Rats are smart and sneaky, They are actually really amazeing animals and one of my favorits. That being said there is the chance they will go after small or injured / sick animals of any kind . The best bet is to remove any chance they can get into any food. If there is no food source hanging around a bunch of people and chickens that want to kill them is not something they will do . So make shure you have all your food secured so they cant get to it . Most people with pest problems would spend less time and money if they focused on removeing the food or liveing enviorment from the equation then trying to kill them all. 1 they breed one hell of a lot faster then we can kill them , 2 some pest build up immunity to poisons, 3 the poisons and traps you use to kill of the pest weather it be rats or mice or roaches ect are just as likely to poison and kill any number of things you didnt want dead such as pets and wildlife that you do enjoy. Good luck
 

sonomachx

In the Brooder
8 Years
May 4, 2011
48
1
32
Rats are smart and sneaky, They are actually really amazeing animals and one of my favorits. That being said there is the chance they will go after small or injured / sick animals of any kind . The best bet is to remove any chance they can get into any food. If there is no food source hanging around a bunch of people and chickens that want to kill them is not something they will do . So make shure you have all your food secured so they cant get to it . Most people with pest problems would spend less time and money if they focused on removeing the food or liveing enviorment from the equation then trying to kill them all. 1 they breed one hell of a lot faster then we can kill them , 2 some pest build up immunity to poisons, 3 the poisons and traps you use to kill of the pest weather it be rats or mice or roaches ect are just as likely to poison and kill any number of things you didnt want dead such as pets and wildlife that you do enjoy. Good luck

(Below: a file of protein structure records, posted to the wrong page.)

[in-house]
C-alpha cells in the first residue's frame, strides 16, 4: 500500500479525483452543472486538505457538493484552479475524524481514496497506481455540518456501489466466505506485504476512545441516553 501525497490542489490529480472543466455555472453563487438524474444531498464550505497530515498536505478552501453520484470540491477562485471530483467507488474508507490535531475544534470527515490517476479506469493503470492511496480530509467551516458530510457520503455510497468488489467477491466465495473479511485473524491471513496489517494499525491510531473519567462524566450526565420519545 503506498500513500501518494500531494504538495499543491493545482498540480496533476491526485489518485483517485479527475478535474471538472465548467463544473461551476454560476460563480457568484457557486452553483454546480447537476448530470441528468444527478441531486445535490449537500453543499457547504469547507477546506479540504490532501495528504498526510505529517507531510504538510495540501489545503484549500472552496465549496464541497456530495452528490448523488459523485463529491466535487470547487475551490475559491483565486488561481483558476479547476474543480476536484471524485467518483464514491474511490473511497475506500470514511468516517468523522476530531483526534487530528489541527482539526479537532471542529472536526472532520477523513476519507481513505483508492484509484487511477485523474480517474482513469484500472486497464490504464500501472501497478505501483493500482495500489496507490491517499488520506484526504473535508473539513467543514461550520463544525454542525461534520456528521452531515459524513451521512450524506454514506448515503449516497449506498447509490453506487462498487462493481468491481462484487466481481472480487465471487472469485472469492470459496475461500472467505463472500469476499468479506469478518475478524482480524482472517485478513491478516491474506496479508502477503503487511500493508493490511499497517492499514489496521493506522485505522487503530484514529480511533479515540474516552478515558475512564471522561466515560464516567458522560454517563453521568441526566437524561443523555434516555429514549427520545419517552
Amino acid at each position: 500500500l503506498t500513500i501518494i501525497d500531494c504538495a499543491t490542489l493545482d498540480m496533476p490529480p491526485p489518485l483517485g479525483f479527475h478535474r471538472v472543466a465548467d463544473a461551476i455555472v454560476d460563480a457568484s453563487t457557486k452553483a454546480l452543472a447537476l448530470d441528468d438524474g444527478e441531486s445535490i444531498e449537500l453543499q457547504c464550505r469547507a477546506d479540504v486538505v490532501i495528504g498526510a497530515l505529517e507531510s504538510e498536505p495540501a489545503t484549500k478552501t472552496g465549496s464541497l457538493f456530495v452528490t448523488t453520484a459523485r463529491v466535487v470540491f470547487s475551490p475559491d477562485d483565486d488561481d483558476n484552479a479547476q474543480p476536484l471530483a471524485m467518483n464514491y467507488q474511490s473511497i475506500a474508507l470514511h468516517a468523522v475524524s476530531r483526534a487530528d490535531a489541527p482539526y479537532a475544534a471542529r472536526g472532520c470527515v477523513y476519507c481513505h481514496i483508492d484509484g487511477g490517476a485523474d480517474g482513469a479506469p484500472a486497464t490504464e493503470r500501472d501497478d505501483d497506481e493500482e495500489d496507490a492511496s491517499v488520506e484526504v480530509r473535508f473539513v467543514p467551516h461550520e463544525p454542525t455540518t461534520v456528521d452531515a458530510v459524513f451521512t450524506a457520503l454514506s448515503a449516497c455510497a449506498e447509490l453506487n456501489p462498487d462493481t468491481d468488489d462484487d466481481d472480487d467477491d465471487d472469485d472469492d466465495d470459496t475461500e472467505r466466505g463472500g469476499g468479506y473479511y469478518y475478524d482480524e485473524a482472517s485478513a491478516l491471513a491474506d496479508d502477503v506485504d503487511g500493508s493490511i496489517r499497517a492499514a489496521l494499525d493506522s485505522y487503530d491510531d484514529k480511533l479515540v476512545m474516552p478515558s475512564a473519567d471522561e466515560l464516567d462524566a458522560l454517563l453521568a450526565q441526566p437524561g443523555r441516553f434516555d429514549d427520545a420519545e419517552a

This is my thought as well. I know completely eliminating rats from our yard is not feasible or something I wish to try to achieve. I also figured I would be better off spending money on a rat proof treadle feeder than trying to rat proof the entire run. I am keeping the feeder in the run and away from where the birds roost at night. However, I do know rats will kill young chicks without much invitation. At what general age will most large breed chickens be able to defend themselves from an average sized rat?
 

sunshynertc

Chirping
5 Years
Sep 1, 2014
58
8
86
California
I found a dead rat outside of the area that my hens are in. Its nose was all bloody. I do not have cats or dogs. I do not have rat poisoning or anything like that. I did not even know I had a rat issue. If there is one rat, would there be more? Since I am in California and we are in drought right now.

How do I make sure the rats are not getting to the hens or their food?


Do I close their coop at night to prevent the rats from getting to them?
 

Folly's place

Enabler
9 Years
Sep 13, 2011
23,133
38,094
1,096
southern Michigan
Rats are everywhere, and maybe that one ate poison elsewhere and died in your yard. One less! You definitely need to lock the birds in at night, they are helpless when roosting. Make sure that your coop is rodent proof too. You might consider putting out rat poison in safe containers for a while too. Talk to the neighbors about it if possible., because dogs or cats eating the poisoned rodents will get poisoned also. If you've seen one rat, there are many more! Mary
 

RonP

Crowing
6 Years
Apr 4, 2014
2,197
1,305
281
New Jersey, "The Garden State"
Mice /rats, subject comes up often.

Posted to another query.
Hope it helps.:

My understanding is that rats/mice are everywhere.
They will congregate and breed where there is available food, water, and shelter.
Look closely around any fast food restaurant and you will see rat bait stations.

They will eventually come, the idea is to prevent them from establishing a colony.
If you see 1, there are probably fifty.
If you see two or more holes, expect dozens.

Keeping a rat trap/bait station baited 24/7 hopefully keeps the population from establishing near your food source. Once established, they are very difficult to eliminate.

Remember, chickens don't attract rats, food does.

That said, I fabricated black 4 inch circular x 18" long drainage plastic pipe as a bait station.
Placed along the outside of my coop, looks like drainage pipe (not unsightly).
I put a t fitting in the center, capped, for easy viewing once a week.
Inside I maintain commercial rat poison.

My run has food scraps 24/7.
My coop has food access 24/7.
Water access 24/7.

5 years, no sign of rats or mice...

Hope this helps.